Take the 2-minute tour ×
Stack Overflow is a question and answer site for professional and enthusiast programmers. It's 100% free, no registration required.

I've been having trouble trying to communicate between PHP and my iOS application using AES encryption.

So far, I've considered two methods of implementation. The first was to use OpenSSL.
On the iOS side, I implemented in a way to mimic the code shown here: http://saju.net.in/code/misc/openssl_aes.c.txt.

On the PHP side, I took the generated key and IV (from the iPhone) and used it as input to the PHP openssl encrypt.

The results differed in terms of the output...

I have also considered: http://iphonedevelopment.blogspot.com/2009/02/strong-encryption-for-cocoa-cocoa-touch.html

but this SO post: AESCrypt decryption between iOS and PHP [FIXED] deterred me.

The project is not tied down to AES, it just seemed like a strong encryption algorithm that wouldn't be too hard to implement.

My basic question is: what is the easiest way to implement a good encryption algorithm that can easily be used to communicate between iOS and PHP?

share|improve this question
7  
The easiest way would be to transfer your data over HTTPS, as surely the iPhone and your webserver have built-in support for that. –  derobert Dec 8 '11 at 21:55
    
Are you able to explain the underlying purpose of the project without giving away too much? It may help trying to solve the issue you are facing or we may be able to share alternative routes since you are not tied to AES as you mention. –  JM4 Dec 8 '11 at 22:07
    
I am passing sensitive client data between an iOS device and a PHP backend. I want the data to be secure from packet sniffing, falsified login attempts, etc. –  Silvae Dec 8 '11 at 22:14
2  
That still sounds like a perfect job for SSL or TLS. Of course, if somebody gets hold of your application, nothing stops them from doing a login attempt. You could give your user a certificate too and perform client authentication as well, but the keys will be on the device, and may leak out. I think I heard there is something of a keystore on iOS devices though. –  owlstead Dec 9 '11 at 13:03
    
I like the idea of using https, however, I've had issues in the past trying to get data from using https with the iPhone. The server seems to have issues handshaking with the phone. An authenticity challenge is presented which I cannot pass on the phone side. Anyone else ever have an issue with this? –  Silvae Dec 9 '11 at 15:24
show 1 more comment

2 Answers

up vote 2 down vote accepted

As said in the comments, it would probably easiest for you to use HTTPS.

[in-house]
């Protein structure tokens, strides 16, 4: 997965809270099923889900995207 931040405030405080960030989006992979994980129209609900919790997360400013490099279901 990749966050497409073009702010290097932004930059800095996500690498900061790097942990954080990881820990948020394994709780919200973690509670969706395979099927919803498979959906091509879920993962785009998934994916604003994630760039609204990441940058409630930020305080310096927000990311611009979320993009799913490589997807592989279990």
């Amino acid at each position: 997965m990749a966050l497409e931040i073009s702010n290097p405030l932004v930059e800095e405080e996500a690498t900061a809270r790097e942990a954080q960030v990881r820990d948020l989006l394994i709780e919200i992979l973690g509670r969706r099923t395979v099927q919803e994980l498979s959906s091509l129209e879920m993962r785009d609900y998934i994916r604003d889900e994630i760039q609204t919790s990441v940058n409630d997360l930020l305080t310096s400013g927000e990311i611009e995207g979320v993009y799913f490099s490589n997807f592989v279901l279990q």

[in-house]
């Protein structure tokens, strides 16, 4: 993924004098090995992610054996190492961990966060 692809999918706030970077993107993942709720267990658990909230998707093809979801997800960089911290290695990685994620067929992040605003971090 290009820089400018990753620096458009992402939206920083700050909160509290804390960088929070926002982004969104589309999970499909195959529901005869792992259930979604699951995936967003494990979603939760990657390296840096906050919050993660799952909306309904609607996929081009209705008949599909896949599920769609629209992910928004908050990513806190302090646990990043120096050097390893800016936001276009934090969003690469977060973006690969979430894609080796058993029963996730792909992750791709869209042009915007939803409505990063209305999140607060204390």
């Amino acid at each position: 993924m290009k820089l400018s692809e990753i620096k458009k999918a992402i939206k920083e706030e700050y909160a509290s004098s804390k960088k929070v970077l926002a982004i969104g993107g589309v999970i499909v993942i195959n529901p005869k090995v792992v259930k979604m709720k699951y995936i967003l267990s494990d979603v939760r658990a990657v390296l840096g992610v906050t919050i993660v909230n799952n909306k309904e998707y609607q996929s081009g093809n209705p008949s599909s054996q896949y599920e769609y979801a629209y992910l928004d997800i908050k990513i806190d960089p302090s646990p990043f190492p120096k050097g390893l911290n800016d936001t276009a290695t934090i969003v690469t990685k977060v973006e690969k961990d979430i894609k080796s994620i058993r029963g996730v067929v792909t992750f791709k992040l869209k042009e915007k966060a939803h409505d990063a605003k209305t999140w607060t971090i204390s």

I once set up an iPhone app that had to communicate with a PHP backend over HTTPS, and spent many hours trying to find out why the iPhone wouldn't accept the encrypted connection.

As it turned out, it didn't work because I was using a self-signed certificate on the server side. Buying an SSL certificate from a Certificate Authority solved all issues.

SSL certificates that validate a single domain name without company or extended validation are really cheap, so I suggest you give that a try!

share|improve this answer
add comment

I just got through this same sort of project. I used the library you referenced in "also considered..."

Here is some example code to decrypt with php:

$iv2 = '';
for($i=0;$i<16;$i++){
    $iv2 .= "\0";   
}
$plain_text_CBC = mcrypt_decrypt(MCRYPT_RIJNDAEL_128, $key, $encrypted_text, MCRYPT_MODE_CBC, $iv2);
var_dump($plain_text_CBC);

Make sure your keys are both 256-bit (32 characters, I have not yet had any encoding issues, but if you do, remember that you are encrypting bytes, not characters). Note that 128 in MCRYPT_RIJNDAEL_128 is the block size and not the key size, while in the method AES256DecryptWithKey, 256 is a reference to the key size, while the block size is 128. AES256DecryptWithKey runs in CBC mode, but has a null initialization vector (iv).

CBC means that each block depends on the last block, and so it uses a pre-set, usually random, "block -1" called the IV

ECB means that each block is encrypted in the same way, hence it reveals when two blocks in the same message are the same. The library mentioned does not use it, so I mentioned it just for contrast.

The use of a zero iv (0000000000000000 in bytes) is considered insecure, but it does provide you with some additional security (but one might still be able to tell if the fist 16 characters of your plain text were the same each time). To fix this you would have to create an NSData *iv variable for the IV and modify the CCcrypt argument of NSData+AESCrypt.m to add [iv bytes] for the iv parameter (I have not yet tested this code), and you would need to store this iv and pass it to the php along with you message. But first I would test and have everything working with a zero iv.

share|improve this answer
    
The whole point of using an IV is that it's unique for each piece of data: it's not a secret, you can append it to your ciphertext. Using the same IV for all encryptions is effectively as secure as not using an IV. Please consider reviewing my claim and editing this misinformation from the answer. –  Mark Fox Feb 28 at 1:46
add comment

Your Answer

 
discard

By posting your answer, you agree to the privacy policy and terms of service.

Not the answer you're looking for? Browse other questions tagged or ask your own question.